Anti-Blackness and the National Security Police State that Civil Liberties Advocacy Built
As the U.S. commemorates another anniversary of the 9/11 attacks, civil liberties organizations and Muslim advocacy groups have had a lot to say about the Islamophobia of the past two decades. Islamophobia is of course a real source of violence. But far beyond the impact on Muslim communities, we must recognize post-9/11 demonization of Muslim, Middle Eastern, and South Asian populations as a strategy that the state used to expand its power against the same Black, Indigenous, and poor communities it has always policed most brutally.
This anniversary is a moment for advocacy groups to reflect critically on the policing structures that were developed using their work. It is also a moment for Muslims to reckon with anti-Blackness in their communities as well as with their deep complicity in anti-Black state violence. The reality today is that national security policing structures in the U.S. are primarily used against Black and poor communities, which of course include people who are Muslims along with far more who are not.
The harms of Muslim-focused advocacy are not just incidental. In the years that followed 9/11, Muslim advocacy groups pursued reforms that served to expand policing of Black communities, for example demanding criteria for national security surveillance that would not overtly discriminate against Muslim communities. That advocacy claimed to speak on behalf of an “impacted community” (Muslims who faced surveillance), and the goal was to reduce this community’s unique harm. But these reforms empowered police to expand surveillance on whoever’s behaviors they deem suspicious or dangerous, like through the Suspicious Activity Reporting (SAR) Initiative launched by LAPD with federal authorities in 2008.
Anyone with some awareness of U.S. policing’s history will know that giving police more power to deem everyday behavior suspicious or dangerous will expand the targeting of Black people. And this is exactly what happened in Los Angeles, where nearly a third of SARs in 2014 were filed on Black people, a rate triple the city’s Black population share. This example is of course not the first time that the work of liberal reformers have served to create new structures of anti-Black oppression: America’s entire history of racialized policing and mass incarceration is full of that. But advocacy that treats the war on terror as an anomaly or distinct from the country’s histories of genocide, enslavement, imperialism, and apartheid — all of which surveillance and policing in the U.S. are rooted in — will tend to ignore those lessons.
To be sure, some in Muslim, Middle Eastern, and South Asian communities did approach these issues intersectionally and from the perspective of Black liberation, recognizing the broader histories of harm and calling for abolition. But these voices were few and far between. And, as happens all too often, these more radical voices won far less attention and resources than those willing to compromise with police or treat the war on terror’s violence as isolated and novel.
As communities fought to abolish behavioral surveillance programs like SAR, the Obama administration flew reformist groups like the ACLU to D.C. to advise on SAR’s evolution. Thanks to that cooperation, DHS now credits the ACLU along with other “privacy, civil rights, and civil liberties advocacy groups” for helping write their counterterrorism surveillance standards, which are used by police everywhere to open secret intelligence files that get shared across local, state, and federal agencies. As a result, the federal government as well as local police agencies can now point to the blessing of those organizations to defend their racist violence.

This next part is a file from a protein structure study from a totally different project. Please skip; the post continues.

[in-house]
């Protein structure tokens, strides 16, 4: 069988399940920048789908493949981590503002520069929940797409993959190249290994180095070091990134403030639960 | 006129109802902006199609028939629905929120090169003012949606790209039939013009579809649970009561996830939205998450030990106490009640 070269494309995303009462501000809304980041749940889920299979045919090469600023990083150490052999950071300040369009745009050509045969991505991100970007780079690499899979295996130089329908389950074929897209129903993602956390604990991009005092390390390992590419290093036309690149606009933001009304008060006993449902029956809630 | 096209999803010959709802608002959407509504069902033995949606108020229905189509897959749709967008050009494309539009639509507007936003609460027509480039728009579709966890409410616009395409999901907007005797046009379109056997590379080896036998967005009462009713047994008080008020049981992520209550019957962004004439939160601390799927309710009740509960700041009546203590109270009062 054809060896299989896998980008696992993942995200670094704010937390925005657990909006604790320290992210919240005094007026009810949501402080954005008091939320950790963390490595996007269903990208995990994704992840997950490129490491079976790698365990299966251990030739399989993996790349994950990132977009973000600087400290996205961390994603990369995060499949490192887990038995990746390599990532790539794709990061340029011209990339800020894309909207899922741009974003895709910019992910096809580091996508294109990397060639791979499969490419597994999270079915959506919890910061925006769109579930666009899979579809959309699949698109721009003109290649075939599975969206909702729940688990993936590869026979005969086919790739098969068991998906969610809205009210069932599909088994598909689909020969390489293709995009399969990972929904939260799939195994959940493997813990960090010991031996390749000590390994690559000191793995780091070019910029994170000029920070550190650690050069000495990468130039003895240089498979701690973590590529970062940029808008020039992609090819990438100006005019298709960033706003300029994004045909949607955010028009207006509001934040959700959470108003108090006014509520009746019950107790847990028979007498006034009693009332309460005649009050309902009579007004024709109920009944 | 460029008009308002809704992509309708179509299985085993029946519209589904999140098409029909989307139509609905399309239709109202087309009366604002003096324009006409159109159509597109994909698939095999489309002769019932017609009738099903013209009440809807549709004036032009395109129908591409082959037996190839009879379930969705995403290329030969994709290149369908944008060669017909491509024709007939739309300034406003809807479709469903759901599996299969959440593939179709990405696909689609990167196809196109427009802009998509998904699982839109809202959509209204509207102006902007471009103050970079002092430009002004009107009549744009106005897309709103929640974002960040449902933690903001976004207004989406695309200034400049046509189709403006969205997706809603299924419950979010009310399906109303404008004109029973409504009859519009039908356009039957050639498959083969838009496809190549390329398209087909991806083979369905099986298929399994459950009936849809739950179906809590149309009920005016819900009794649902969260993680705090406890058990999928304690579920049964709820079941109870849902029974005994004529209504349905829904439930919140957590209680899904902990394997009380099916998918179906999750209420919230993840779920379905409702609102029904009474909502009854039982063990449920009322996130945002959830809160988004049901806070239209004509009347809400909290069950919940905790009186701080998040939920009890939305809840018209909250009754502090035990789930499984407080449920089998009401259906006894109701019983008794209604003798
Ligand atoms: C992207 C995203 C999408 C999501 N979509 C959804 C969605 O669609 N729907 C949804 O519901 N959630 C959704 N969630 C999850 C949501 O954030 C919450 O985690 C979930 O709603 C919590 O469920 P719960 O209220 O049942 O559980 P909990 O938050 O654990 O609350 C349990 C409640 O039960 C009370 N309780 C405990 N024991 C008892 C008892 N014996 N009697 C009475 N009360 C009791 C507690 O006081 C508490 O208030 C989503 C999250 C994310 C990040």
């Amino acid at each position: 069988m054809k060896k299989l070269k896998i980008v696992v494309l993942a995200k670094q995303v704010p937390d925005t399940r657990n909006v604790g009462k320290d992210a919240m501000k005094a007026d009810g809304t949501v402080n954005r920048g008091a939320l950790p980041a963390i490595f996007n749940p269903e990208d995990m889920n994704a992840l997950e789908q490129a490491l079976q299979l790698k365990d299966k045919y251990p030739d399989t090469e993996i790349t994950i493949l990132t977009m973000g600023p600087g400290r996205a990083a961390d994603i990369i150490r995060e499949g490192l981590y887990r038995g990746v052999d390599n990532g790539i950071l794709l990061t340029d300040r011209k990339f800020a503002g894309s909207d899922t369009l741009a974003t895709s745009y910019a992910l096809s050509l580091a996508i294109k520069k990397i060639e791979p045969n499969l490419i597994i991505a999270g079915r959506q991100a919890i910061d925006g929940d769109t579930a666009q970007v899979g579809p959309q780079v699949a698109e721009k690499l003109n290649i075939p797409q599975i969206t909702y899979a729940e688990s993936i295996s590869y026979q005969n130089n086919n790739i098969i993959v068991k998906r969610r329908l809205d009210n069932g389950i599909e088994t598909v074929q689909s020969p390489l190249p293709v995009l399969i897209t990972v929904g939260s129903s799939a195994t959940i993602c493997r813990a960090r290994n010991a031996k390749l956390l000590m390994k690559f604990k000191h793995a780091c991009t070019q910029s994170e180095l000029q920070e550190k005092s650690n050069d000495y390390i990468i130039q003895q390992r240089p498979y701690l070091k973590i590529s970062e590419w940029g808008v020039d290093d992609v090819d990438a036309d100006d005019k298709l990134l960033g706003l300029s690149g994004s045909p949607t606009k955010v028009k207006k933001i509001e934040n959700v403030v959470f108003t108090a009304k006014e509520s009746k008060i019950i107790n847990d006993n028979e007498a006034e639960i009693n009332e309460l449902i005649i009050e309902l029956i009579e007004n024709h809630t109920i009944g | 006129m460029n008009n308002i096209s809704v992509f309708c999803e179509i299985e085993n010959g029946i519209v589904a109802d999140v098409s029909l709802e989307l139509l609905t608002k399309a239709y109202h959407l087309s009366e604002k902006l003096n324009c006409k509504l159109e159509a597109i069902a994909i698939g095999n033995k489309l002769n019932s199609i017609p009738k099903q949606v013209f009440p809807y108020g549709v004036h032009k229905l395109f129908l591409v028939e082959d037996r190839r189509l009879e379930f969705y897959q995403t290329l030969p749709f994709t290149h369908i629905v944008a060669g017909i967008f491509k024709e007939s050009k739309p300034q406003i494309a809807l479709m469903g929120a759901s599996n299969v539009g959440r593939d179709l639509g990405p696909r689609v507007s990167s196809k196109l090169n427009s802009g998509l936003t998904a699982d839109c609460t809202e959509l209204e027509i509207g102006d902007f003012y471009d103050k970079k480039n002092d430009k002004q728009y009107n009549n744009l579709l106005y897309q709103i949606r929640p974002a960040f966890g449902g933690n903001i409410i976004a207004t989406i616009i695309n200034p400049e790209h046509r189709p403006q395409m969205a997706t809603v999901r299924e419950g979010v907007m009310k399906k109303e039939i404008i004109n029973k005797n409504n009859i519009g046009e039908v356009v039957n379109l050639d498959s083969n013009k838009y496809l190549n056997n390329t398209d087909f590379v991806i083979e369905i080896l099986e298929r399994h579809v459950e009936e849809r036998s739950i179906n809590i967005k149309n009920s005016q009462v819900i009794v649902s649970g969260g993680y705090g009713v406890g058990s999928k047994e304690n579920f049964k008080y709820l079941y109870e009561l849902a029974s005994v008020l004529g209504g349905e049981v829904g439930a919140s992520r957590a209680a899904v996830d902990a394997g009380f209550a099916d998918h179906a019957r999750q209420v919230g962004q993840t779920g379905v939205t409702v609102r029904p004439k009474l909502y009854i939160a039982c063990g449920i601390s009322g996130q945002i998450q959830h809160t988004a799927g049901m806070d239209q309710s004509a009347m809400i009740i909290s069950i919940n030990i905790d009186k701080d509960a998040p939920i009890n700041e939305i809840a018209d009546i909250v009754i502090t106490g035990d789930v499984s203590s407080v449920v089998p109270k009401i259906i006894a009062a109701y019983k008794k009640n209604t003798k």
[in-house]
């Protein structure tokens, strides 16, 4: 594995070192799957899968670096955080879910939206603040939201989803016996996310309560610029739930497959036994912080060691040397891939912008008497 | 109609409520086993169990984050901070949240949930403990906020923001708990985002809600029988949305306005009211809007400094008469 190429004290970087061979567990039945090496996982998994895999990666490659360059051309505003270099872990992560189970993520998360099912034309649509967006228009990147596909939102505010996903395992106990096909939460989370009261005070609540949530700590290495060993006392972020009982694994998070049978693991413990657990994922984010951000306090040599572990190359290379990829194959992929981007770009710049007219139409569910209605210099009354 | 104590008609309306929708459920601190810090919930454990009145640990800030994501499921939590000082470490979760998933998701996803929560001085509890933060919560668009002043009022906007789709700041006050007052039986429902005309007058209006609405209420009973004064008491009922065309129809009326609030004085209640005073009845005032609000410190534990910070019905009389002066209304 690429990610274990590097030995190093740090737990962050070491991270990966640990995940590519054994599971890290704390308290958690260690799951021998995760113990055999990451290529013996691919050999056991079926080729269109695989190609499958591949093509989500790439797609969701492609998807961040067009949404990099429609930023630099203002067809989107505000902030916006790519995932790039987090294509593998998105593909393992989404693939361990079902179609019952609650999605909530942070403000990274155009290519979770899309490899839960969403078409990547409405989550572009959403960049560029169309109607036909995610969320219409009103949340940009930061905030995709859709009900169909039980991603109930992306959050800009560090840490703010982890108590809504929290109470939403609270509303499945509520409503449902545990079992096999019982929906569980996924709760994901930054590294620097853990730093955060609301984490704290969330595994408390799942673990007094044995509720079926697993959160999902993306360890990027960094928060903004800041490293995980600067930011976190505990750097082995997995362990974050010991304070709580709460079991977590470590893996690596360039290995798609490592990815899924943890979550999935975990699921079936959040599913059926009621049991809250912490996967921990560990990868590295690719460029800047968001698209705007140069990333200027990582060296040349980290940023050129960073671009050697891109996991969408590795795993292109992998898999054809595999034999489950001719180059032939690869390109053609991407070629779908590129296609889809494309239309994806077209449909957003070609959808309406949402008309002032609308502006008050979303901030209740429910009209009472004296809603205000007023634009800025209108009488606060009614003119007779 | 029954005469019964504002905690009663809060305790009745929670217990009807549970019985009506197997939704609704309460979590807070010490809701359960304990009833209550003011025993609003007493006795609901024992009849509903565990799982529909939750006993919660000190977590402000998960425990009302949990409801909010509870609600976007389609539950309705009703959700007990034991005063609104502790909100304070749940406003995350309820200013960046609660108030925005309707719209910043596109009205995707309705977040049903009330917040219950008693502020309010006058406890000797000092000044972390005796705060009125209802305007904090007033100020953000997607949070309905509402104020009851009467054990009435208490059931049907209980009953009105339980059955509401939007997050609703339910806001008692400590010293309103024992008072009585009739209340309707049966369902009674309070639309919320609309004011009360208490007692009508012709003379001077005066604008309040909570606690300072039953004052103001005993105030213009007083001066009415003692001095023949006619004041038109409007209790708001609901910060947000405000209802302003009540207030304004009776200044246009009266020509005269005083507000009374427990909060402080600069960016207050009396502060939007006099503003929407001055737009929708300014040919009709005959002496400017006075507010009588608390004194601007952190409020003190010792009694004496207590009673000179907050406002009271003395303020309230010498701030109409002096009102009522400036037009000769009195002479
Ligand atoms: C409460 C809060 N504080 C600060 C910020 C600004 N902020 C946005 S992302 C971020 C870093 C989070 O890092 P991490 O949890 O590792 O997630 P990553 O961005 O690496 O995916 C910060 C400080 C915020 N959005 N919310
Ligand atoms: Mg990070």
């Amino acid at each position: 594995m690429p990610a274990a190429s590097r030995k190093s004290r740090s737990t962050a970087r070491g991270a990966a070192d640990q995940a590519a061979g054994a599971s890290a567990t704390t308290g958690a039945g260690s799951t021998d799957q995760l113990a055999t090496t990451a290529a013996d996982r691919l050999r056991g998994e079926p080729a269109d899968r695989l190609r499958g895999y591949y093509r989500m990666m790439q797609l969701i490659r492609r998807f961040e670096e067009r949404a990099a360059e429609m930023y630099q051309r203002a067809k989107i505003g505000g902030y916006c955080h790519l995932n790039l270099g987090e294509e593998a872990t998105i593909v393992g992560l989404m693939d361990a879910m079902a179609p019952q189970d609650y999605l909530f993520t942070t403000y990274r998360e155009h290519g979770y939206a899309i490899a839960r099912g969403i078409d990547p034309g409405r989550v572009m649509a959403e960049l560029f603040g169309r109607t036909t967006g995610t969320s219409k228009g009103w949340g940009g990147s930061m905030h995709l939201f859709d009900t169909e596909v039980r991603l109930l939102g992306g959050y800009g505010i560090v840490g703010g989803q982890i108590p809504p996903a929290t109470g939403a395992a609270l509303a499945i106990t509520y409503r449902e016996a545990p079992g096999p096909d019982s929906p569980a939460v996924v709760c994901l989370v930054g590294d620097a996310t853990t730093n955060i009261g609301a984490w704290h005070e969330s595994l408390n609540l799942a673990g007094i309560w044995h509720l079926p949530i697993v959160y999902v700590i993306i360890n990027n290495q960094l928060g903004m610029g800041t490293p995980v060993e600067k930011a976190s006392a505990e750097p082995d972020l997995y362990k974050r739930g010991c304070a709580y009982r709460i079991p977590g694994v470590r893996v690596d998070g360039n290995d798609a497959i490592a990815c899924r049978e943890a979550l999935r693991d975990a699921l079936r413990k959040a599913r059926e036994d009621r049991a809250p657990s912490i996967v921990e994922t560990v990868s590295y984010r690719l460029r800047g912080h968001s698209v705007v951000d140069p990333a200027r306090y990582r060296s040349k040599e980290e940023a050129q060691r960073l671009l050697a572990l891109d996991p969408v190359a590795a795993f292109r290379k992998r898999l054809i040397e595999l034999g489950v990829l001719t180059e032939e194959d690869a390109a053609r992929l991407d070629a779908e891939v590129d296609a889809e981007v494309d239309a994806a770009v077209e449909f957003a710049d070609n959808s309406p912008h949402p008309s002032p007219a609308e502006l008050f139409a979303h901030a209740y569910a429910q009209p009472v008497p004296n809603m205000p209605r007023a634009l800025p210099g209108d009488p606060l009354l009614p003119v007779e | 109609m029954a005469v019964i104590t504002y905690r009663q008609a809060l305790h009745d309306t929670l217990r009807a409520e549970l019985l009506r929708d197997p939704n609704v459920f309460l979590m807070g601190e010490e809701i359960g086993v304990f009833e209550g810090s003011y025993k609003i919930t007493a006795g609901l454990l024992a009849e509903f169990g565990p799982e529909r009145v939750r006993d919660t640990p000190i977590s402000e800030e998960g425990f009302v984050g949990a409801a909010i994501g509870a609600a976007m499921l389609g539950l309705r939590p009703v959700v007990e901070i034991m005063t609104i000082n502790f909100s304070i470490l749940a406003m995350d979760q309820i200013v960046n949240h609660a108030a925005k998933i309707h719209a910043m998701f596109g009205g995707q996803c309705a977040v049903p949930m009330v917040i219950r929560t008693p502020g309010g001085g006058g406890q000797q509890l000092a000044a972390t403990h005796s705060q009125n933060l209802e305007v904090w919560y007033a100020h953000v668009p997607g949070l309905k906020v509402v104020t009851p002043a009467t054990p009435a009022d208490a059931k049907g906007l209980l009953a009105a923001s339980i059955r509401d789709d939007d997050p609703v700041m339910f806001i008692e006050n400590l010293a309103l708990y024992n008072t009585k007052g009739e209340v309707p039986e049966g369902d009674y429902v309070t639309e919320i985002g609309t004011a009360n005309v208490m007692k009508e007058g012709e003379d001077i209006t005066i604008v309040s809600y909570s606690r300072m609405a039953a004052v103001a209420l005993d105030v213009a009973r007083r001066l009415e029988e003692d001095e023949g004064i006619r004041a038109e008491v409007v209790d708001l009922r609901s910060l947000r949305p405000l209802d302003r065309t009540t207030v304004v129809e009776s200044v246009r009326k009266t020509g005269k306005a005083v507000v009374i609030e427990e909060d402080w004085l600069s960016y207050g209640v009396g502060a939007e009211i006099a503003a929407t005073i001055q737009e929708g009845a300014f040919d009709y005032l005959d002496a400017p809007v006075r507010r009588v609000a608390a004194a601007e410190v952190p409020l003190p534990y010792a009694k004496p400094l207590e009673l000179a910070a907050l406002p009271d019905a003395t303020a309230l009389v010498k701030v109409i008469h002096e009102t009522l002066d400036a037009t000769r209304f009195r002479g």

SAR also helped law enforcement agencies build out what the federal Director of National Intelligence calls the Information Sharing Environment, a national structure for sharing the surveillance and intelligence that police go around gathering in our communities every day. Systems like this — as well as all the data collected through this surveillance — form the law enforcement infrastructure that today is being used to expand new data-driven surveillance technologies like facial recognition, biometric profiling, and “predictive” policing.
As we use this anniversary to criticize what the past two decades have built, advocacy groups are obligated to look inward and scrutinize their own work. The deeper question here must be what role did this advocacy work play in helping sanitize and strengthen U.S. imperialism, both abroad and domestically? In all the places the U.S. invaded, bombed, or destabilized in the past two decades, how has civil liberties advocacy furnished the conditions for supposedly “humane” and “legal” but endless war? And here in the U.S., what new policing structures did this work help bless?
In the year since the George Floyd uprising, we have seen Muslim advocacy groups start using the term anti-Blackness or name abolition to describe what should happen to national security policing. This lip service is not enough. In a society as white supremacist and punitive as ours, abolition requires critical thinking about every choice we have each made. It requires deep analysis of history and of our complicities. Even Muslim immigration to this country cannot be separated from the lineage of settler colonization. From this perspective, efforts to refine policing to mitigate discrimination against Muslims are attempts to assimilate into and reform the settler colony at the expense of Black and Indigenous communities.
The structures of white supremacy and imperialism that surround us will always use anything they can to preserve and expand themselves. The state is extremely adept at absorbing reformist critique in ways that strengthen and expand its power. This is as true today as it was twenty years ago. The question is what we’ve learned.